Two people walking through Kensington market , passing by a brightly painted building)

( Image via. )

So U of T, that’s my #Staycation plans. Who needs a vacation when you have one of the most diverse and cultured cities in the world at your door step! So U of T, whether you’re hitting the streets like me, or lounging by the pool, have a good reading week – and I’ll see you all back on campus next week. 

Winter break may be Over, but that doesn’t mean a cold slog until Spring.

It is week four of term and I am already missing the chocolate-consuming, snuggled in comfy clothing, social function-filled days of the winter break. Not to mention that I am frozen to my core. Yes I know, it was way worse last year, but a late start to the winter lulled me into a false sense of security and now I am finding my warm bed and cranked heat more attractive than ever.

There is so much to look forward to and do over the next few days and weeks though, and I’d love to impart it all to you so we can enjoy the fun and frivolity and embrace the winter chill together. Winterfest and Frost Week might be over, but that doesn’t put fun to an end.

Get Warm with Exercise

Did you know that the Varsity Center has free skating and pick-up hockey scheduled all term? You can even rent skates! If you’re into outdoor skating, try Nathan Phillips’s Square, where you can also rent skates and a helmet for $10 for two-hour use.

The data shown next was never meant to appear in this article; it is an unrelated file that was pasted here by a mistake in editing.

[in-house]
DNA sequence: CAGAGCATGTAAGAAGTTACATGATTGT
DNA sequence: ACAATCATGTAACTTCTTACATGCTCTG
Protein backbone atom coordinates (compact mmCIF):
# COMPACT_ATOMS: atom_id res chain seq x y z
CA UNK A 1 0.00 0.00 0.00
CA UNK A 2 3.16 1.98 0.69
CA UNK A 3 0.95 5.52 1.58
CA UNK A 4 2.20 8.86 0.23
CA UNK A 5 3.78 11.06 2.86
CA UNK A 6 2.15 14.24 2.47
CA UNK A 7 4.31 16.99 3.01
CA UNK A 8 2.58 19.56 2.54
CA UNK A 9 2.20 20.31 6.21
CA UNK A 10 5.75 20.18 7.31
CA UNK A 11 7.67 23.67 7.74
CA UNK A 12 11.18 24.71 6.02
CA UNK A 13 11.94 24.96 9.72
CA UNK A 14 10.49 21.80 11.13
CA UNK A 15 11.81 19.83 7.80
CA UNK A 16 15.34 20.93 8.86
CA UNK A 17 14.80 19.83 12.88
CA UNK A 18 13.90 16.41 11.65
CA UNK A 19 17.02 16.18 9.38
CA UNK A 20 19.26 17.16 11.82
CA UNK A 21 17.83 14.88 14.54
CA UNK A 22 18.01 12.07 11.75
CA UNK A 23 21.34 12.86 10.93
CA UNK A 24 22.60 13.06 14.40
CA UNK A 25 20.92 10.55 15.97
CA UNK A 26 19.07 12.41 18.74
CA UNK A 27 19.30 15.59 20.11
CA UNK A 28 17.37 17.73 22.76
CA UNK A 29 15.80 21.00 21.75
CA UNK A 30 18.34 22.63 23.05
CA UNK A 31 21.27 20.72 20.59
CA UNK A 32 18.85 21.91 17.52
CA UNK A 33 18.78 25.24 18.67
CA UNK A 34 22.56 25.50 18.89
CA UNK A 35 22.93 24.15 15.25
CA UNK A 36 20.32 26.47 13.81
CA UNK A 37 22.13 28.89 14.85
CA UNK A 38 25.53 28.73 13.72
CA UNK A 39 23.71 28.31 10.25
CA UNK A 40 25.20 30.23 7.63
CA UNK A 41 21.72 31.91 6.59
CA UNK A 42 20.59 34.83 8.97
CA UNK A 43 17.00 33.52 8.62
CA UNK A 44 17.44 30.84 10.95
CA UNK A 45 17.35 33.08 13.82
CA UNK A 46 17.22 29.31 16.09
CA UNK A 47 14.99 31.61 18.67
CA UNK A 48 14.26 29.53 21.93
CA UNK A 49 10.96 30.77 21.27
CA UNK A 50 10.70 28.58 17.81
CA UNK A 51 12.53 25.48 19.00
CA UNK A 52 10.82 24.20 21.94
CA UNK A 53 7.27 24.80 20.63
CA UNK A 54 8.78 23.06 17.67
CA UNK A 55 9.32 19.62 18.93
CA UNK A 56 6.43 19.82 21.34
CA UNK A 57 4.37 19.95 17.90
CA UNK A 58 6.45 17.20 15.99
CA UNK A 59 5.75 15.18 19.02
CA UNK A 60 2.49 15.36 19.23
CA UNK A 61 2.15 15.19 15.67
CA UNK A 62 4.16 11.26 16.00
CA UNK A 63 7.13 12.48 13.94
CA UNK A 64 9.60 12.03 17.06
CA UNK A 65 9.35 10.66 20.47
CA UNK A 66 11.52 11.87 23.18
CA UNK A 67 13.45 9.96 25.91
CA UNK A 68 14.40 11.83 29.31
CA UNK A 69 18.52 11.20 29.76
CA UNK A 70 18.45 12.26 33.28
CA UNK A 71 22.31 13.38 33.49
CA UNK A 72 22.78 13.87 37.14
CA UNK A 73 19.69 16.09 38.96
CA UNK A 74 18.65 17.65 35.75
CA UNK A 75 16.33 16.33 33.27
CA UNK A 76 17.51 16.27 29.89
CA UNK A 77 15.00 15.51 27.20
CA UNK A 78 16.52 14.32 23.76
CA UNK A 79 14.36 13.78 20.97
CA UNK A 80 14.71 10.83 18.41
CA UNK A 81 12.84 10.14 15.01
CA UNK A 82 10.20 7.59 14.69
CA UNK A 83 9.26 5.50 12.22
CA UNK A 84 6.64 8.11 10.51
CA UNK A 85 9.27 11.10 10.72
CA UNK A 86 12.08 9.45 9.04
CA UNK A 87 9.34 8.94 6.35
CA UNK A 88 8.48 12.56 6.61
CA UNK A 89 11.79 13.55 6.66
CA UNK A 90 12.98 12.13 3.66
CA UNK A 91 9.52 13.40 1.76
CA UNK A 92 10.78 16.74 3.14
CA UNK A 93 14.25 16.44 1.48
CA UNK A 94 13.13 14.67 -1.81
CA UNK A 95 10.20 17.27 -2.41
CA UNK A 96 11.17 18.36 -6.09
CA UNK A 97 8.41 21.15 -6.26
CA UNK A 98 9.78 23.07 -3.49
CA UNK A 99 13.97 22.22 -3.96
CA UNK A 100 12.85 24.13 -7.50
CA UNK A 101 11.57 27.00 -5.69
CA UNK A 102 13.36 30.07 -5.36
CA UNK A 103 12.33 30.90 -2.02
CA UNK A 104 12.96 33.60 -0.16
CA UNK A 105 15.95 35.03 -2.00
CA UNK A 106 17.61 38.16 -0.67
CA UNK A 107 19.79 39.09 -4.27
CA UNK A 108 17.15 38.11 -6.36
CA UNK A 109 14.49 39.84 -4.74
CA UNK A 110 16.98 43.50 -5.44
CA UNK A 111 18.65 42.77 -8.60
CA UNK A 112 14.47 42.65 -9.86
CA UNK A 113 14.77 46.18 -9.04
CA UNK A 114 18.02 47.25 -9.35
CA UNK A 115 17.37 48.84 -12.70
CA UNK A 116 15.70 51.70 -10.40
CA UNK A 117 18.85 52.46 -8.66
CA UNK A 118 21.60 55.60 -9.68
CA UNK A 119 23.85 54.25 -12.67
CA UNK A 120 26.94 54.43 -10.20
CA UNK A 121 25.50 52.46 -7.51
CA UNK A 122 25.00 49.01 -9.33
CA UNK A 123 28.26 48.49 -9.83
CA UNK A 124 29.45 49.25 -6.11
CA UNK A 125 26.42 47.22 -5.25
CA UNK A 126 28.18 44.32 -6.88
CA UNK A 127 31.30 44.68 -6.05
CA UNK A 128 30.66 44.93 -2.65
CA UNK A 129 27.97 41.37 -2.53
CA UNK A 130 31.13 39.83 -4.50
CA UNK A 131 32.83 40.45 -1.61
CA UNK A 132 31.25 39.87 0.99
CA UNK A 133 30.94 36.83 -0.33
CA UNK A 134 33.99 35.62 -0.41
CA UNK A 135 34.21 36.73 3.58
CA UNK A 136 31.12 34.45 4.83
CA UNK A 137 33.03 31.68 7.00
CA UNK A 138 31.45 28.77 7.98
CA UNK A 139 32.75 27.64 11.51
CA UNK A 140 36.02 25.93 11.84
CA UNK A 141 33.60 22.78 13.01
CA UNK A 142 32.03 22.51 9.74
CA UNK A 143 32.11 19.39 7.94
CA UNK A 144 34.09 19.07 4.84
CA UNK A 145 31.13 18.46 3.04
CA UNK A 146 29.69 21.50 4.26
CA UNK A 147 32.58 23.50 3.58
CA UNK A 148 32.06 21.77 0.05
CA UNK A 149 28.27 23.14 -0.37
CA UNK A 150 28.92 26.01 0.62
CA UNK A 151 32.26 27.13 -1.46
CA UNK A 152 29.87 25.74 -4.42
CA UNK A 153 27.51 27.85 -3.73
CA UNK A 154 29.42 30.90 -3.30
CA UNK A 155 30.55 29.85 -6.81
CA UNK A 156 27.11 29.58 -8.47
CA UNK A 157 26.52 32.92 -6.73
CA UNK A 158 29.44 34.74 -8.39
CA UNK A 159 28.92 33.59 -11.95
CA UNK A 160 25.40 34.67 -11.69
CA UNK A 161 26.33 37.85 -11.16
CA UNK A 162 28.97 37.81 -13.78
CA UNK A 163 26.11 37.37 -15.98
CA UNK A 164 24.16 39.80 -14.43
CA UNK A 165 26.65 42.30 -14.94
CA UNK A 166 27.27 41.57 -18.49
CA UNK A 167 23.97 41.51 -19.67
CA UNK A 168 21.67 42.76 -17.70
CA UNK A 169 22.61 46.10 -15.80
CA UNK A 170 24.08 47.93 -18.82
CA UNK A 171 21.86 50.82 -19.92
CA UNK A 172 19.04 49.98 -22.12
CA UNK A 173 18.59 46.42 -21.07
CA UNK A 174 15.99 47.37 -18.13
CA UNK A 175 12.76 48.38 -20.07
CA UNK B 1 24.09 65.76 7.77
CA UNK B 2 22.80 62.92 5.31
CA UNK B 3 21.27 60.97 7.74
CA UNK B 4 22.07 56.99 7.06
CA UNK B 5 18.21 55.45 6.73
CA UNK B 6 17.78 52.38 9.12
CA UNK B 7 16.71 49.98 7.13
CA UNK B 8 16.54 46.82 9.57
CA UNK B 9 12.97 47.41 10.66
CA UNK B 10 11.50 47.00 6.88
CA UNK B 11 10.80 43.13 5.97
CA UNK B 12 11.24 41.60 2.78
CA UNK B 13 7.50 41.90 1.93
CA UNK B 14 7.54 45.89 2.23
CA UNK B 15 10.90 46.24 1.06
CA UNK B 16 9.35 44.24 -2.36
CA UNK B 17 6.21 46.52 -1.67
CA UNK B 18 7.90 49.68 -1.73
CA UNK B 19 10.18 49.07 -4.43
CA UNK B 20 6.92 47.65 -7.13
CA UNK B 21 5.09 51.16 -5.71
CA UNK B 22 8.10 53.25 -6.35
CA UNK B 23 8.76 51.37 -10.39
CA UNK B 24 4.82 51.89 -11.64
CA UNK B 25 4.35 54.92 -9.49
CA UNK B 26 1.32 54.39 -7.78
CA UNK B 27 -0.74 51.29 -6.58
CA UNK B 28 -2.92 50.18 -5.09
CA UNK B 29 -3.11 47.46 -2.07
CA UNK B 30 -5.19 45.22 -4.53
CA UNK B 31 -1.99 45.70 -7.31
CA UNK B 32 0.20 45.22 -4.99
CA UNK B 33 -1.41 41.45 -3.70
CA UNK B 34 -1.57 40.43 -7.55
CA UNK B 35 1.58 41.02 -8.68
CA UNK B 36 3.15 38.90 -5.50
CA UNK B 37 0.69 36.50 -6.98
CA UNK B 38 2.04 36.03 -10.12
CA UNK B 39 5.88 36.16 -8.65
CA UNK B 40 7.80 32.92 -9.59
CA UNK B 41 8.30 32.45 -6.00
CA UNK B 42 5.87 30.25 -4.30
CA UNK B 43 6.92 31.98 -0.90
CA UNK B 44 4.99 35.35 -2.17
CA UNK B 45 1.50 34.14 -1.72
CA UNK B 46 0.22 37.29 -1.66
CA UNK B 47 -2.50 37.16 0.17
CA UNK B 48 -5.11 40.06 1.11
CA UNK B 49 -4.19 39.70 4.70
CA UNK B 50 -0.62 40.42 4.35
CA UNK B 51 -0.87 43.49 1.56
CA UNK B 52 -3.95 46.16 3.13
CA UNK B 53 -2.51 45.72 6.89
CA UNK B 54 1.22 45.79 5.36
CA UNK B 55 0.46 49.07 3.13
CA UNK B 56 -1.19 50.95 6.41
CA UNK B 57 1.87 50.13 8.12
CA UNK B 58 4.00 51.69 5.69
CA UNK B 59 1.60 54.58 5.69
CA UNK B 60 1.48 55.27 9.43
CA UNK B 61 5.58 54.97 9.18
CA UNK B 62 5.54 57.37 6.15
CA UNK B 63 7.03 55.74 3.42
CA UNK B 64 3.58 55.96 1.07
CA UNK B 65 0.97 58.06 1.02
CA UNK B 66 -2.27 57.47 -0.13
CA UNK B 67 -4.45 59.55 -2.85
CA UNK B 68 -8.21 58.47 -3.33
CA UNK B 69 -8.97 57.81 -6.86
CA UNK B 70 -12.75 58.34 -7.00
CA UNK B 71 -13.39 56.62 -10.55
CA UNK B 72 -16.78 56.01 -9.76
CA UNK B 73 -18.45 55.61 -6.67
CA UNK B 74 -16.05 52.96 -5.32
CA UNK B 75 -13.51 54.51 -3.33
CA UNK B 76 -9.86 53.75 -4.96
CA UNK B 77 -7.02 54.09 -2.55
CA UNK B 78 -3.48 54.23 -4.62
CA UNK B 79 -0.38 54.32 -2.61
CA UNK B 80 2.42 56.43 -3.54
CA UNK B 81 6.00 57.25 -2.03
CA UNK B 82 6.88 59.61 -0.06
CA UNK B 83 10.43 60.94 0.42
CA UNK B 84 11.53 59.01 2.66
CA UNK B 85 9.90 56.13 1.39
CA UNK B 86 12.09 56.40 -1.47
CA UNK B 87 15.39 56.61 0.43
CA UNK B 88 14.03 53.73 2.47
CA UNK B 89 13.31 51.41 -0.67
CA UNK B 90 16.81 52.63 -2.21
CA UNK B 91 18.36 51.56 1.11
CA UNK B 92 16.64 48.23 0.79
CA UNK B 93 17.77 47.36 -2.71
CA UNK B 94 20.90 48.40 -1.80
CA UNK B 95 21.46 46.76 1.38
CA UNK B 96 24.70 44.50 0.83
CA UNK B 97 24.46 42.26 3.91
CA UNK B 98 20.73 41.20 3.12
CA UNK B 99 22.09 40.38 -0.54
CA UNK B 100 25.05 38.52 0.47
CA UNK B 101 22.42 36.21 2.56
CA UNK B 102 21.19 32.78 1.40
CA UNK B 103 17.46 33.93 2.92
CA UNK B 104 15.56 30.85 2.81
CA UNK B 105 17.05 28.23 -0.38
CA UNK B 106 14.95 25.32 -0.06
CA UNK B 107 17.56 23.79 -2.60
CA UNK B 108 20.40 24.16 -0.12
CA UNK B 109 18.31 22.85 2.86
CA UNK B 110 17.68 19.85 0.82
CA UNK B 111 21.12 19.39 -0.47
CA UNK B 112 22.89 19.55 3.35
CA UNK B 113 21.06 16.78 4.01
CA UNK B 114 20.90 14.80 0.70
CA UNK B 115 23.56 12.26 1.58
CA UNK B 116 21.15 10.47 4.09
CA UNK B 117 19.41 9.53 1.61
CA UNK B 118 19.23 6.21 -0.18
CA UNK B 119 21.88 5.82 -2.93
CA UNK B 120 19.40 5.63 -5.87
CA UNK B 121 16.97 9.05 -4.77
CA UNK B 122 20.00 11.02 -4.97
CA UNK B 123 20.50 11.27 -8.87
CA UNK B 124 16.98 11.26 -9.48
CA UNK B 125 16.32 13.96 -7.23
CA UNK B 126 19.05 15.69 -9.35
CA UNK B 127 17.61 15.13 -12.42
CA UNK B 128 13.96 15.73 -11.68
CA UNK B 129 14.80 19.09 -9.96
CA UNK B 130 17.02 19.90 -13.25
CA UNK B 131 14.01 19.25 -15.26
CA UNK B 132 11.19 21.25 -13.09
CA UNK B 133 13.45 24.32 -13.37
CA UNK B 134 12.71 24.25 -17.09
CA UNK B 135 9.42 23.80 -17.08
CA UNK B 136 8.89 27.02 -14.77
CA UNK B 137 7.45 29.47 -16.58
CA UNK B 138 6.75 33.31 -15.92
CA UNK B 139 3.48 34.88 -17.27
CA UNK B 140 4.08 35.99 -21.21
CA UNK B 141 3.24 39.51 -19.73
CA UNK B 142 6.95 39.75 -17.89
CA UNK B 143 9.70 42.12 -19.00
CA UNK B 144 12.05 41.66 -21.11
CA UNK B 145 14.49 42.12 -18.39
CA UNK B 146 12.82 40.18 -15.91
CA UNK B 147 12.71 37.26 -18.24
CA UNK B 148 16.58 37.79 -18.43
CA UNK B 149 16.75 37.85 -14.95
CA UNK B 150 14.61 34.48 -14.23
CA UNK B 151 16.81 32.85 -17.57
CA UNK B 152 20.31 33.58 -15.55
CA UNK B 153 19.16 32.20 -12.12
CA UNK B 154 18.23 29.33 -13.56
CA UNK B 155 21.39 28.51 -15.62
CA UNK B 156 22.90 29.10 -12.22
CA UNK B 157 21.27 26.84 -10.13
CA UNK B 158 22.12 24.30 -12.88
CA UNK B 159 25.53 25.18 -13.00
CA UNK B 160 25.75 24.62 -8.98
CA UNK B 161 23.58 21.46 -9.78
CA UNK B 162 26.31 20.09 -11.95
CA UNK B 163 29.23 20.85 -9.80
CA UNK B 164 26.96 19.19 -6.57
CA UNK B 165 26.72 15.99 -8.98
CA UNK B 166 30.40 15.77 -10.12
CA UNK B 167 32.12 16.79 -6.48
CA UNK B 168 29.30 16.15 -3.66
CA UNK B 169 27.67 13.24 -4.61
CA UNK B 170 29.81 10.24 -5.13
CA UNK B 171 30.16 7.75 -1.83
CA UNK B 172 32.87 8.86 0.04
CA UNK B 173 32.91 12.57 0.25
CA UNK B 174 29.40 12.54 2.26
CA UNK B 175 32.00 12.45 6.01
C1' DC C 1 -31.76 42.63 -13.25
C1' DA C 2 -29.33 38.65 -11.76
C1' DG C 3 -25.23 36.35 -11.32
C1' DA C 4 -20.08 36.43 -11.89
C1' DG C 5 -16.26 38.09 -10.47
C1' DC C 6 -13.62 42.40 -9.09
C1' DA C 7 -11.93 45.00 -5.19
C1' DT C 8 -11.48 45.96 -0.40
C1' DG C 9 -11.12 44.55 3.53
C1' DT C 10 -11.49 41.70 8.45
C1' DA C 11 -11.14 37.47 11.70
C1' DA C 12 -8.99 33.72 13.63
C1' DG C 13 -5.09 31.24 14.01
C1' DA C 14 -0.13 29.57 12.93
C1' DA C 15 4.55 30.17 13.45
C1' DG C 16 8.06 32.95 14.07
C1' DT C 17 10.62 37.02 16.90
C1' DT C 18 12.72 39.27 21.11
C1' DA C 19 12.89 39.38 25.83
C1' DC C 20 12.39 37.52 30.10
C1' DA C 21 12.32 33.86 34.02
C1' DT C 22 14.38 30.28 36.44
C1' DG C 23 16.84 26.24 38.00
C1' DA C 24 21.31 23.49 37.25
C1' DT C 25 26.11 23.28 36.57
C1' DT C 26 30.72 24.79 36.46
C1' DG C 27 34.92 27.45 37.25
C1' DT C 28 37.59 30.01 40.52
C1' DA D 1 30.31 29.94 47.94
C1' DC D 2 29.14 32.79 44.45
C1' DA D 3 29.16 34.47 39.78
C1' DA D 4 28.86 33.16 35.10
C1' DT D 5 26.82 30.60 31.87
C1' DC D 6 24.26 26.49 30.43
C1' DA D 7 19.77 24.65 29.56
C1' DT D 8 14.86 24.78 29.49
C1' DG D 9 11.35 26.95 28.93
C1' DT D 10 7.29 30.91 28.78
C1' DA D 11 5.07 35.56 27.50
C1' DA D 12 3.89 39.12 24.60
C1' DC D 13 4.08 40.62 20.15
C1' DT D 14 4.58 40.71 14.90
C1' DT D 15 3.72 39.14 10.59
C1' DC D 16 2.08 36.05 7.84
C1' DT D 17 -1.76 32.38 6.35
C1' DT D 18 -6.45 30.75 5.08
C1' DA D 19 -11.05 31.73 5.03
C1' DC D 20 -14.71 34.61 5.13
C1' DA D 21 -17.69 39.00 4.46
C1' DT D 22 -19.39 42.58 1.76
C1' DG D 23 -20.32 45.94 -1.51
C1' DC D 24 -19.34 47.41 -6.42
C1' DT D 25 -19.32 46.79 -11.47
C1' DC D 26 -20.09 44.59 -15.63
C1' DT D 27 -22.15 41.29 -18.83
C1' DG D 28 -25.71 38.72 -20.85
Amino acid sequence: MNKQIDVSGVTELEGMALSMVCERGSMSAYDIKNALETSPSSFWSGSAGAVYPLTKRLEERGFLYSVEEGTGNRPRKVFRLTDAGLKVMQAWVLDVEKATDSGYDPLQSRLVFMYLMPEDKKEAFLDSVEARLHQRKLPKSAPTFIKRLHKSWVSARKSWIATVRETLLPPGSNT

For indoor exercise, don’t forget the drop-In classes at Hart House or the Athletic Center (AC). Registered classes at Hart House and the AC began this week, but I think you can still sign up for them if you’re looking for things like dancing (of all sorts), Pilates, various martial arts, swimming, , or archery (though you might want to leave the Mockingjay pin at home).

Relaxation and Rejuvenation for your Mind and Body

After all that exercise, you might want a massage, and Hart House delivers free mini Shiatsu massages every Monday in the chapel from 12:00 to 3:00 PM.

There are also regular mindfulness opportunities throughout the week to help you get centered and re-energized.

Get Creative

For those of you who appreciate self-expression through the written word, try Write Now!, a weekly drop-in session run by peer mentors. It’s offered three times weekly: at The Multi-Faith Centre on Tuesdays, on Thursdays at Hart House (room locations change so check the link above for specifics), and the Koffler Student Services Centre on Fridays.

Get Crafty! at Hart House returns this term. You’ll have the opportunity to make everything from lip balms to buttons to aromatherapy sprays (among other cool things), so don’t miss it.

Hart House also hosts tons of creative classes, where you can learn everything from clowning to film-making. Why not learn a new skill this term?